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Voting Is My Super Power! Voting Tips For People Living With Brain Injury

Categories: Living with Brain Injury

By Flora Hammond, M.D., FACRM

WHY VOTE?

  • Voting gives you a voice in what happens in your city, county, state, and country.
  • In general, people with disabilities vote less often than people without disabilities. When this happens, people with disability have less of a voice.
  • Your vote matters! If you do not vote, you are letting other people make decisions for you. Some of these decisions may impact your rights and access.
  • Voting is both a privilege and responsibility that goes along with being a United States citizen.
  • Voting is your Super Power!

HOW DO I PREPARE TO VOTE?

  • Make a plan!
  • Register and remember to vote.
    • Write important dates on your calendar or ask someone to remind you as the dates approach.
    • Important dates include: voter registration, absentee ballot request and due date, and dates for Early Voting, and Election Day.
  • Decide which election contests matter to you.
  • Become informed. See suggestions below.
  • Make notes and take your notes with you when you vote.
  • Check on your state election board website to find out if you need identification (ID) to vote.
  • Request absentee ballot if that is how you plan to vote. Follow the directions that come with the ballot to complete it and turn it in.
  • Find out which polling place is your assigned voting location.
  • Arrange for transportation to the polls if needed.

WHERE CAN I REGISTER TO VOTE?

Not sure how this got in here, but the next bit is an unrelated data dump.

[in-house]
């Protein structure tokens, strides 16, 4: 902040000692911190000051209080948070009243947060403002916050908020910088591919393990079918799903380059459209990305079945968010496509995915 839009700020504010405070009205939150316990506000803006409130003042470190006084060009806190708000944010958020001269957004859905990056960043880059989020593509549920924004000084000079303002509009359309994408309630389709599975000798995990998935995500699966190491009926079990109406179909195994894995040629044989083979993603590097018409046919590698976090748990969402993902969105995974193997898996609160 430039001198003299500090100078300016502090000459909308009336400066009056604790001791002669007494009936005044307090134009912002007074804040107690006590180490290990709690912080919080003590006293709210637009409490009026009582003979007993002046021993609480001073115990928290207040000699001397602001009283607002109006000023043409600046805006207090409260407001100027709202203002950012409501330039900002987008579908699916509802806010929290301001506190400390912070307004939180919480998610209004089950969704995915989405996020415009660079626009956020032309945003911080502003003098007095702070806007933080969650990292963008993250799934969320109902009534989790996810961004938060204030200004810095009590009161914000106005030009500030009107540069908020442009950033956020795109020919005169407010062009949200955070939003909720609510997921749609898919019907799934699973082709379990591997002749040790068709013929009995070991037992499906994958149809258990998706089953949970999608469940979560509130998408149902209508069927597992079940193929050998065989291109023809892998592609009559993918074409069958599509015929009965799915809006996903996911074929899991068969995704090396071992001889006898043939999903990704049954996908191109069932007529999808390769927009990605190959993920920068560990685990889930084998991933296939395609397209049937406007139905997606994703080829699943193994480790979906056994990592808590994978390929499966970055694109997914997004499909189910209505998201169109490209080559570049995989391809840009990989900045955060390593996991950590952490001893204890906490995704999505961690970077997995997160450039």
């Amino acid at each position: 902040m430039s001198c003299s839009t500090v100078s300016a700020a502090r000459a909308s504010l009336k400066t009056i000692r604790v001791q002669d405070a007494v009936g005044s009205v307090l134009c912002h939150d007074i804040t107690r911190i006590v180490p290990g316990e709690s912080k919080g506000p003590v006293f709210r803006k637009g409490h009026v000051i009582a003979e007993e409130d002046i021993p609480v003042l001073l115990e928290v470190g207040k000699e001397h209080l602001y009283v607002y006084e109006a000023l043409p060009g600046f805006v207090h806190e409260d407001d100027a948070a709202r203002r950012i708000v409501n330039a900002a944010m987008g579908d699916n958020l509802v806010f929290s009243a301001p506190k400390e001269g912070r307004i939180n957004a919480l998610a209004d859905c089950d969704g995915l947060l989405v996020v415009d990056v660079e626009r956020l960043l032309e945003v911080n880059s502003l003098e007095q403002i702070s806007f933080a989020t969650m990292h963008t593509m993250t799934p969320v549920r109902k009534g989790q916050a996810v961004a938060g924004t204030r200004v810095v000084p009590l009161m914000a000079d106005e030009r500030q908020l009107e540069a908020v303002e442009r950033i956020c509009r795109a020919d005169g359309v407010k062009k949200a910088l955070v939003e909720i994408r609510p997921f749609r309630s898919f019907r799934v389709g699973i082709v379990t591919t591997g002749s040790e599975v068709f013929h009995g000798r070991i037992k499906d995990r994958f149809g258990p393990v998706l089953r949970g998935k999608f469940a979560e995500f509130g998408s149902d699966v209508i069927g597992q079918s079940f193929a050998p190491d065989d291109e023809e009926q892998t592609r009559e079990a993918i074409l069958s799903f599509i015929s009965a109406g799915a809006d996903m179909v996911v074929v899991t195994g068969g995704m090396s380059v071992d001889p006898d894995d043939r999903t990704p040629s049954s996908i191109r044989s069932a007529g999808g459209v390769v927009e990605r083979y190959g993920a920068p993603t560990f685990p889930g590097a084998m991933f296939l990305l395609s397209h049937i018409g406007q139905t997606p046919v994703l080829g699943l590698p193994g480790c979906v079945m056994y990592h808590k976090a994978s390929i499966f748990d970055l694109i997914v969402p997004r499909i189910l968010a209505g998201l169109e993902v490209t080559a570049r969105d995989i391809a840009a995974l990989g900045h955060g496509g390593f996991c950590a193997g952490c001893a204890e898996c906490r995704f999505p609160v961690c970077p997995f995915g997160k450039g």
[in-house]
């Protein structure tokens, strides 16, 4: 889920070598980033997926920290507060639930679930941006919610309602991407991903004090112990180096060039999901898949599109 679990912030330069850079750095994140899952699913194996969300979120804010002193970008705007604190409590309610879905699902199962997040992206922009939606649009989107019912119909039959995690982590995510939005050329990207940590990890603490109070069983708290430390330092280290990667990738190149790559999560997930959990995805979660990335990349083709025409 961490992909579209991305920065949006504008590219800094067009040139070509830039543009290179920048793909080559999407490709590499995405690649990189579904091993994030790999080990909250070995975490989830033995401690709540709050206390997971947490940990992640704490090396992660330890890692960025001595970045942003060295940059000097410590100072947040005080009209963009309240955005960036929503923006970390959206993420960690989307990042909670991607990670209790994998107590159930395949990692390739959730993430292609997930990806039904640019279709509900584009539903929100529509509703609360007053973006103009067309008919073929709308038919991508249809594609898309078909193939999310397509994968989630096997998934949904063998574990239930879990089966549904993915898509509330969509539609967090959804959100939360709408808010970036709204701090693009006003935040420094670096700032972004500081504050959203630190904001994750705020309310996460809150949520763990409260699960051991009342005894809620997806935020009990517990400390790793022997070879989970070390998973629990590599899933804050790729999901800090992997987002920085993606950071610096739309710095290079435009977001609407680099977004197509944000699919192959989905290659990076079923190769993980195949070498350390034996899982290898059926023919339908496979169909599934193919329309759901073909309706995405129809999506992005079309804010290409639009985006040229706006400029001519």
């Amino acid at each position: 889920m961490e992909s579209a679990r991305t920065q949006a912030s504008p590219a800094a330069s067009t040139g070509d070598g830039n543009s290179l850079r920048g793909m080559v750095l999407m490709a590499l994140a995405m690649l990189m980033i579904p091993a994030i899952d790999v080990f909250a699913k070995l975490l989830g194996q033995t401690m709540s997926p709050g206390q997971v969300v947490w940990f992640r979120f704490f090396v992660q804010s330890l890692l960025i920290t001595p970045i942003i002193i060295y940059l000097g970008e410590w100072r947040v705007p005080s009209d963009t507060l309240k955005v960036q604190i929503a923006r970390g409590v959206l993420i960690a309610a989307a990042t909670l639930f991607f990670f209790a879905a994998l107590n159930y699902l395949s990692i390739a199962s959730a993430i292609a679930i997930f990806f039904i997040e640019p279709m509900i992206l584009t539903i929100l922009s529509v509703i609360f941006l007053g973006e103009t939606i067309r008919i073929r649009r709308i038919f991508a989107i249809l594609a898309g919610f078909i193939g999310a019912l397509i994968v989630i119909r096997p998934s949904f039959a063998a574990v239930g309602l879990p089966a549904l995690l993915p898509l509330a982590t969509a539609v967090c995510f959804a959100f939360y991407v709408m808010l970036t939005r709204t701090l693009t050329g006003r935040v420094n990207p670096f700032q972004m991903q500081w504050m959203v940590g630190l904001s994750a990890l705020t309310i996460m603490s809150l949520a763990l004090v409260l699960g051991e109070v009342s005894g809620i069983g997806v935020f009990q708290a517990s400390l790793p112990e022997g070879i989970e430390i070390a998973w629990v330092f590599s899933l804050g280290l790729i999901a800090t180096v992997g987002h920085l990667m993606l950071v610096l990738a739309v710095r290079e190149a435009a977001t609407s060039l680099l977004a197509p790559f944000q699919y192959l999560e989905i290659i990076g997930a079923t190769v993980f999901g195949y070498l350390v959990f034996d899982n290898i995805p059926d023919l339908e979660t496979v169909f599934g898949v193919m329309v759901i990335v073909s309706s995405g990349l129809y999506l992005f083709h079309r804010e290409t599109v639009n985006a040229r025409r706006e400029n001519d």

• Voter registration locations and processes vary by state. Check before you go to make sure that the location is doing voter registration and confirm what documents you need to bring.
  • Visit the online portal that walks you through the process for all states or check your county or state board of elections website).
  • County board of elections office
  • Public libraries
  • Department of Motor Vehicles
  • Social Services offices
  • Post offices
  • Town Halls

HOW DO I BECOME AN INFORMED VOTER?

  • Decide what strengths you’re looking for in a candidate.
  • Learn about the issues, and the candidates’ positions and leadership skills.
    • Read newspapers, listen to radio, watch televised debates, talk to other people.
    • Visit candidate’s website where it may list their positions on various topics.
    • Obtain Voter Guides. Many newspapers and issue-specific organizations create voter guides such as the League of Women Voters.
  • Learn how candidates and others may distort information.
    • See Guide to Informed Voting here.
  • Know who is running and what issues are on the ballot.
    • Get the sample ballot. Sample ballots are often available from your County Board of Elections office, election precincts, early voting sites, libraries, or online.           

WHERE DO I CAST MY VOTE?

Choose the process that is best for you. Here are a few options:

  • Your assigned polling place on Election Day.
  • Curbside at the polling site or your local Elections Office.  If you cannot get out of your car and into the polling place, a poll worker can bring your ballot to your car. You will have to have a friend or family member go into the voting place and inform the poll worker you need curbside voting.
  • A location that offers one-stop, no-excuses early voting (often starts 2-4 weeks before Election Day.)
  • Absentee ballot allowing you to vote without leaving home. You must request the ballot before the election. You must follow the directions provided to submit the ballot.

WHAT IF I NEED A RIDE TO THE POLLS?

  • Take public transportation to the polling place.
  • Ask a family member, friend, neighbor, or someone else you trust about riding with them to the polling place.
  • Contact the Party Headquarters (e.g. Democratic, Republican, or other) in your county. Remember, the parties and candidates want you to vote!

WHAT IF I NEED HELP VOTING?